Where to Get Stuff Fixed
Don’t fret: Help is on the way when something breaks.
Philip Abbott, Abbott’s Shoe Repair in Newark
Admit it: There’s something that needs to be fixed in your life. Is it that moth-eaten hole in your favorite sweater? The stagnant treadmill that just sits there making you feel guilty? Or maybe it’s Mimi the Panda, the stuffed toy whose leg is hanging on by a thread. Here to help is an army of local craftsmen who can repair everything from the everyday to the exotic.
Whether it’s replacing a broken window, assembling flat-pack furniture, childproofing the kitchen—even washing your dog—Handyman Matters of Northern Delaware (540-8263, www.handymanmatters.com/northern-delaware) is up to the task, says owner Keith Orr, who started the business after returning home from 23 years in the Army. Orr’s employees, all of whom have passed criminal background checks, are capable of 1,162 different jobs, and labor and materials are guaranteed for one year. There’s a one-hour minimum, but if the work doesn’t take that long, Orr says, “You can tell the guys to wash the dog, clean out the refrigerator, hang pictures, whatever you need.” Estimates are free. The first hour, which includes a $35 service fee, is $110, with every additional 15 minutes prorated. Another option, especially below the canal: The Delaware Small Business Chamber will find a service professional for you. Visit www.dsbchamber.com/need-a-service or call 482-2120.
Take it from Joyce Hill Stoner, who has cleaned chocolate mousse from artworks at Hotel du Pont, treated a painting in an Italian restaurant that smelled of oregano and mended huge tears in canvases: Don’t throw out that piece of art—just don’t try to fix it yourself. “It’s always better to leave it alone,” says Stoner, director of the preservation studies program for the University of Delaware. Fortunately, UD and Winterthur offer a free monthly clinic to which the public can bring all manner of art objects and receive advice on their care (www.winterthur.org/?p=577). Appointments are required: 888-4786. Or find a vetted conservator at the American Institute for Conservation’s website, www.conservation-us.org/membership/find-a-conservator. Locally, conservators charge about $100 an hour, Stoner says.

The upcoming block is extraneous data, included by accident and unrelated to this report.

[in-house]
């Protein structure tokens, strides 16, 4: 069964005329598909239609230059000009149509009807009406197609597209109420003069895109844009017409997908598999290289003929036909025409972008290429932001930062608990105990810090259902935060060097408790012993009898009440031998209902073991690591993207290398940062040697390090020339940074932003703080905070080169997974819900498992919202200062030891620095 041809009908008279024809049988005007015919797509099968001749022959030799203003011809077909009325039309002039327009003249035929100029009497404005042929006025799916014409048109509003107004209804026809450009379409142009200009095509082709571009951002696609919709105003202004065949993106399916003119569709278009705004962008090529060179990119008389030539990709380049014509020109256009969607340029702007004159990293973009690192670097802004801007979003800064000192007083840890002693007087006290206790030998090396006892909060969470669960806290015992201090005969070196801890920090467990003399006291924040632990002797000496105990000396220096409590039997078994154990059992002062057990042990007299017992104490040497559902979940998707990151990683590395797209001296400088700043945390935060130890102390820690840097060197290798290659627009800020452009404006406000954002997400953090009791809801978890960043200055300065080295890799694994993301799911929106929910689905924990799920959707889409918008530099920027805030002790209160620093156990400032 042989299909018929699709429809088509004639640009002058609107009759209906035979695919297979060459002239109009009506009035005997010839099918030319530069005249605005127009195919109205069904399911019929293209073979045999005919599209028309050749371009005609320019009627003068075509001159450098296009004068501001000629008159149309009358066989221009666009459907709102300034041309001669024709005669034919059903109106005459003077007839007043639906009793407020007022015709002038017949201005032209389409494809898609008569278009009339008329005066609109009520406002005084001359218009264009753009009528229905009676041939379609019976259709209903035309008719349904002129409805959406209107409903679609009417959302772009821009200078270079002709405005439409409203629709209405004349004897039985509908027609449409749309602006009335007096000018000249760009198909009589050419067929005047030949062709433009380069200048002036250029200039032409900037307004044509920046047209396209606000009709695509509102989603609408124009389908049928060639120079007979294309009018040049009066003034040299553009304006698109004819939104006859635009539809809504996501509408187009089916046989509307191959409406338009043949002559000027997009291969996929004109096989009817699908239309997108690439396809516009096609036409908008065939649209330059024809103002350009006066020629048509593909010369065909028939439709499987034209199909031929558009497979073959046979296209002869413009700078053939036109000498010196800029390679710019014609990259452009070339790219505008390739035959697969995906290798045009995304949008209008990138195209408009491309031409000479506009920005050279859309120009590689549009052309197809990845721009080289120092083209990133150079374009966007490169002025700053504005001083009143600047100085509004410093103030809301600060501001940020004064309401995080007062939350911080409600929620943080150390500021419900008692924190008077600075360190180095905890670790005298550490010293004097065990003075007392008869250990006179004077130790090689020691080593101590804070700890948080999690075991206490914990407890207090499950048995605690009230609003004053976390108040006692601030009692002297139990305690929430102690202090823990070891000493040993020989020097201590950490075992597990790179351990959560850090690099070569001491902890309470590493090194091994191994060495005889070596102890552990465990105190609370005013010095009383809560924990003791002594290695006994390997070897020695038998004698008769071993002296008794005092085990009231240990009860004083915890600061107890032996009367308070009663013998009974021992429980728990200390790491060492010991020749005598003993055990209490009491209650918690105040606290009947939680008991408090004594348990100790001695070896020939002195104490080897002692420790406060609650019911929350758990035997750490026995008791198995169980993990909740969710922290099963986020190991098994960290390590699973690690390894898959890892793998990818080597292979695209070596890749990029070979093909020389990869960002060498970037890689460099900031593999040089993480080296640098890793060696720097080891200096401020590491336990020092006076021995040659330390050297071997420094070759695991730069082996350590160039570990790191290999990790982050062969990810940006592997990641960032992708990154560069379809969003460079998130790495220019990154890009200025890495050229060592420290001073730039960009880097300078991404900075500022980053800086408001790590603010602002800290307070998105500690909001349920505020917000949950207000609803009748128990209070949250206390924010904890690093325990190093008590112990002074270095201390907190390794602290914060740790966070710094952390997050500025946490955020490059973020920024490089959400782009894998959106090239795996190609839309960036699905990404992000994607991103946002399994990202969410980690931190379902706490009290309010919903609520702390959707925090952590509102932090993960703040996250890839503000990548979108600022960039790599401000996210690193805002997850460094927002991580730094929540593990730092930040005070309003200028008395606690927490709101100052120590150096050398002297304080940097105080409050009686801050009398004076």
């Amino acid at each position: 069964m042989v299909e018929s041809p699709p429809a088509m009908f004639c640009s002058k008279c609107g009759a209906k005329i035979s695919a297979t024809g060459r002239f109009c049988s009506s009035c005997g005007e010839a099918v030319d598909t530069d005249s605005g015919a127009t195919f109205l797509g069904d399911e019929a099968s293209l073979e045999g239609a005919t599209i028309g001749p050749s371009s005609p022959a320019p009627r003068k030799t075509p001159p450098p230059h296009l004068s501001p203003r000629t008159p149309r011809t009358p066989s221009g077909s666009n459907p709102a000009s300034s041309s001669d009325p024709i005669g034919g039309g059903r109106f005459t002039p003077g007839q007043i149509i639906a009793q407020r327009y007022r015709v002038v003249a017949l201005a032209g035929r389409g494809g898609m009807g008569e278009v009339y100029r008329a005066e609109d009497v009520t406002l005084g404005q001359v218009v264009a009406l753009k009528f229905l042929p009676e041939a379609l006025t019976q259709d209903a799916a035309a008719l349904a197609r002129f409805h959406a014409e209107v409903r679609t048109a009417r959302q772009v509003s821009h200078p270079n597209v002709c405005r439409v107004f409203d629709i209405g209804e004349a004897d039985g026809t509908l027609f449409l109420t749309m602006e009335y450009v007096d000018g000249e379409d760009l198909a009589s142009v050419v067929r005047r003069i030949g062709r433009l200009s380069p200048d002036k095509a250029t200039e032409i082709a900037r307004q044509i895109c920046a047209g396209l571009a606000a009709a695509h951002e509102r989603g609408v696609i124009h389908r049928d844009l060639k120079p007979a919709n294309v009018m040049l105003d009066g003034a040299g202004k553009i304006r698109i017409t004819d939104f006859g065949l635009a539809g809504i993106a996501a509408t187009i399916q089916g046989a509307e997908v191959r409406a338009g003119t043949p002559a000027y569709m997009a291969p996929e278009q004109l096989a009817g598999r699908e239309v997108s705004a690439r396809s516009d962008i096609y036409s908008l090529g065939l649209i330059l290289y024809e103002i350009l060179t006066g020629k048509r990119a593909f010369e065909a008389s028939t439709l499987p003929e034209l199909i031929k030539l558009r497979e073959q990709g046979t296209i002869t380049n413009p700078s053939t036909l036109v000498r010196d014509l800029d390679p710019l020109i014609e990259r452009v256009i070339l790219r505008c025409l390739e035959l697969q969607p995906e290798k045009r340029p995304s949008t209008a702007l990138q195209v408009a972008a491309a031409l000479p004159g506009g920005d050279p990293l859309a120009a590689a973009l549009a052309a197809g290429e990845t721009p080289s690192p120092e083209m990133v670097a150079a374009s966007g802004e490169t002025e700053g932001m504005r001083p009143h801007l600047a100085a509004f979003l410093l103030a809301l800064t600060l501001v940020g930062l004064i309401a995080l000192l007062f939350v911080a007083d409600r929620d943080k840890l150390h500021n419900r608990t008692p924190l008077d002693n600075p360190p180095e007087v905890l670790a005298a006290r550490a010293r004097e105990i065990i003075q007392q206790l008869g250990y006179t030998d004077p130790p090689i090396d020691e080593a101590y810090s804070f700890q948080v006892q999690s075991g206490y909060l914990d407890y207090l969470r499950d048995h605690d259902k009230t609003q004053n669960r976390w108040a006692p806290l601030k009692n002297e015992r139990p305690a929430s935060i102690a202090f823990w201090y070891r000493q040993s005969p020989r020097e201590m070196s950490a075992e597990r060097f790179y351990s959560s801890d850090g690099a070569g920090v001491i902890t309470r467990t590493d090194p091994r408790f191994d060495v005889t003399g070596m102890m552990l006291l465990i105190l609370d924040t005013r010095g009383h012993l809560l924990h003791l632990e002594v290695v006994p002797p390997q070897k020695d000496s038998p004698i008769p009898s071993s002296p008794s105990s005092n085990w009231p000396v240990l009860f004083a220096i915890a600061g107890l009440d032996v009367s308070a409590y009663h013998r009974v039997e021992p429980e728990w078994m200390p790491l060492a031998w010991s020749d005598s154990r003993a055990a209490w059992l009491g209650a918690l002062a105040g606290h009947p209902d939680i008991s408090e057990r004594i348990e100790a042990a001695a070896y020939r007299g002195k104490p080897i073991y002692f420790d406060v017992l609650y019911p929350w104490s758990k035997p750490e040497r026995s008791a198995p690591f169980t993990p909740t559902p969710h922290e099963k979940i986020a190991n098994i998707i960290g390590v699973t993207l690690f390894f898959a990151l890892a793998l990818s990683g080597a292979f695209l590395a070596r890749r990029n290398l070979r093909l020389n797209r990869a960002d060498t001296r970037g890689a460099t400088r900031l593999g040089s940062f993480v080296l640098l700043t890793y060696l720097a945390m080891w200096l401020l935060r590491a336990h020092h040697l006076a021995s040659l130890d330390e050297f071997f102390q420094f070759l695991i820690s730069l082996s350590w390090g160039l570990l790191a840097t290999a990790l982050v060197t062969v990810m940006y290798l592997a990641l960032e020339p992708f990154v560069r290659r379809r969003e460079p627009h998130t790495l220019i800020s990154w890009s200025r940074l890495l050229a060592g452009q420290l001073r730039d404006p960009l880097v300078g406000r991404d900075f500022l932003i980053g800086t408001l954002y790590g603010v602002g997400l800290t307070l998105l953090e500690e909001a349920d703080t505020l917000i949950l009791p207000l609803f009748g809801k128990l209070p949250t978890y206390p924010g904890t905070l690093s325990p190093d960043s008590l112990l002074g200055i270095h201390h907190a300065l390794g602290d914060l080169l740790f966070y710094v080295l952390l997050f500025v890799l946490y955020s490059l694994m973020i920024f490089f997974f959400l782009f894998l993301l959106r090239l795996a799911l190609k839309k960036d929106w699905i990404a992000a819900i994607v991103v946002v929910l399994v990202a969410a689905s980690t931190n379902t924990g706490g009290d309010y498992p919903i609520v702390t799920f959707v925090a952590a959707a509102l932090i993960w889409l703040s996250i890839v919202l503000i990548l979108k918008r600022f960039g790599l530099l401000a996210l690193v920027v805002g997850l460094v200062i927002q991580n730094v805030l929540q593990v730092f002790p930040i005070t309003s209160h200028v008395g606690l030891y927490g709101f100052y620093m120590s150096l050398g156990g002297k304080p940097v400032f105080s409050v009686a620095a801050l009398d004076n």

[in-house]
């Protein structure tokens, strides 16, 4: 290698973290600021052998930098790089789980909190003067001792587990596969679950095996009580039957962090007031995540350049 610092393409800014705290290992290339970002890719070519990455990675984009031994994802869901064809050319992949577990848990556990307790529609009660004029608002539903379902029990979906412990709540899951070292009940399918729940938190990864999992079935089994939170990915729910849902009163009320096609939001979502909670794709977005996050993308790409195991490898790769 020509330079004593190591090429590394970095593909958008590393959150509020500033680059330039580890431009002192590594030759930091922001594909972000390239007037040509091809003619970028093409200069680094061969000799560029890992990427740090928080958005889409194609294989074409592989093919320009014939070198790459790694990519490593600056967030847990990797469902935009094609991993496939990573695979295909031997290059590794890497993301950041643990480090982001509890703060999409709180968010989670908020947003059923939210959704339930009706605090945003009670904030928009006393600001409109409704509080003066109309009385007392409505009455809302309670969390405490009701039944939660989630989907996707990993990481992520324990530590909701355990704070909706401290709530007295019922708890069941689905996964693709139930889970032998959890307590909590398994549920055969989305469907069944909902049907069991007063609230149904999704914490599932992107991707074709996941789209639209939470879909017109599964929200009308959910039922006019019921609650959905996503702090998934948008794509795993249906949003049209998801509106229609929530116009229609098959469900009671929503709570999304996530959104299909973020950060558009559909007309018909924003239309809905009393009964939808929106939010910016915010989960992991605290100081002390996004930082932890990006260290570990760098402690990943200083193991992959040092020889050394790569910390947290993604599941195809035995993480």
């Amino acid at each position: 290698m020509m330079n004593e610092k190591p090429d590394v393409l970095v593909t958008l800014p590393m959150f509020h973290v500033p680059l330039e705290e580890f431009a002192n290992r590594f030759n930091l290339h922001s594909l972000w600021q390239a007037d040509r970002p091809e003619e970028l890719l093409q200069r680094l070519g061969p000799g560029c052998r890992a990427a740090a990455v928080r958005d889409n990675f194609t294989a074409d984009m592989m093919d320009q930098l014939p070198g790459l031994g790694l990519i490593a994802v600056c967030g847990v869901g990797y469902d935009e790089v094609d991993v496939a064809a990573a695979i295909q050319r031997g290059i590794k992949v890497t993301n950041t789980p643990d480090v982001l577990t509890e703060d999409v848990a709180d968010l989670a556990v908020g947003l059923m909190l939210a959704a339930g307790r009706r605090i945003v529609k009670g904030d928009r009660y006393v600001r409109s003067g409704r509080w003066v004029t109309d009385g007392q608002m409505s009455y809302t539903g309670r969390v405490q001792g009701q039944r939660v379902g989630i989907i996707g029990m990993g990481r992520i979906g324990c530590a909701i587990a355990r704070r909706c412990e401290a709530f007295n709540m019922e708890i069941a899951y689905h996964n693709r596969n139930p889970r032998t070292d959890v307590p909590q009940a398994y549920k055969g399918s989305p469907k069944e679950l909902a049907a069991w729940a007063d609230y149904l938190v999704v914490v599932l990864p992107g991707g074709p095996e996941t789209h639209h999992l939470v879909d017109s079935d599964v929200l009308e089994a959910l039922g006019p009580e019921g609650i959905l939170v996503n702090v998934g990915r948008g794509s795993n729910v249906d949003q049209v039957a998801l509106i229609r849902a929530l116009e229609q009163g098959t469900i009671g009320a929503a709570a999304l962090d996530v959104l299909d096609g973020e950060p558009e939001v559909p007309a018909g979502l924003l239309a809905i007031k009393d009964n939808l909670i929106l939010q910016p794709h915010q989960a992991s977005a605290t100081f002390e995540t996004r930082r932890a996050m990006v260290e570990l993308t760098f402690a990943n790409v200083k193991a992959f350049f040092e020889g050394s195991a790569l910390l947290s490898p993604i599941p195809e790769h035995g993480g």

Joyce Hill Stoner, director of the preservation studies program for the University of Delaware
Bathtub and Tile Reglazing
Is your tub grimy or chipped? Or maybe you’re just tired of the color of your bathroom tile. Companies such as Wilmington’s Brandywine Resurfacing (654-8744, www.brandywineresurfacing.com) can make your bathroom look like new with resurfacing at a fraction of the cost. Other options: Bath Fitter (Newark, 454-0455, www.bathfitter.com), Custom Porcelain (Townsend, 378-4620).
Cell Phone Screens
Stop torturing yourself with that cracked smartphone screen. Ring up Cell Phone Repair (378-4695, www.cellphonerepair.com/middletown-de) in Middletown, The Cell Phone Shop Delaware (Newark Farmers Market, 256-1090, www.thecellphoneshoprepairs.com), CrackBreakFix.com (several locations, including Rehoboth Beach, 645-5100, www.thelaptopshops.com).
Clocks and Watches
Ron Currey has been reviving clocks and watches made in the 1920s and ’30s for the past 30 years as the owner of the Watchmaker (3619 Kirkwood Hwy., No. 1, Wilmington, 999-9040). To fix or not to fix? “Sometimes, it’s not worth it,” he says. “But we look at everything at sentimental value. You can’t replace that.” Also worth your time: B. Gustafson Clock & Watch Repair (403 Federal St., Milton, 684-8184), Bridgewater Jewelers (318 Delaware St., New Castle, 328-2101, www.bridgewaterjewelers.com), Dan-Tech Watch and Jewelry Repairs (1808 Newport Gap Pike, 652-7326); Forney’s Jewelers (106 W. Loockerman St., Dover, 734-3425, www.forneysjewelers.com), Harris Jewelers (309 Branmar Plaza, Wilmington, 475-3101; 4377 Kirkwood Plaza, Wilmington, 999-9901, www.harrisjewelers.net), House of Watches and Fine Jewelry (1330 Washington St., Wilmington, 654-7751; 2505 Concord Pike, Wilmington, 478-3098, www.wilmingtonhouseofwatches.com), Minster’s Jewelers (205 Newark Shopping Center, 737-5947, www.minstersjewelers.com).
Before you toss that piece of clothing you think is no longer wearable, take it to Ted’s Tailor Shop and Cleaners (2606 Kirkwood Hwy., Wilmington, 998-0985). “We do everything,” says Ted Brzozka, who has run the store for more than 30 years and grew up in Poland making clothes from scratch. Prices depend on the size of the job—repairing a small hole can cost just $5. Ted’s also alters wedding and prom gowns. Along the same thread: Georgetown Tailors (280 N. Rehoboth Blvd., Milford, 422-2055), H&K Tailoring (4001 Concord Pike, Wilmington, 478-3381), Italo’s Tailor Shop (64 E. Main St., Newark, 366-8031), King’s Tailoring (3307 Silverside Road, Wilmington, 478-5130), Manh Alterations (529 George Washington Drive, Dover, 678-0469), Seams Easy (by appointment, New Castle, 743-6199).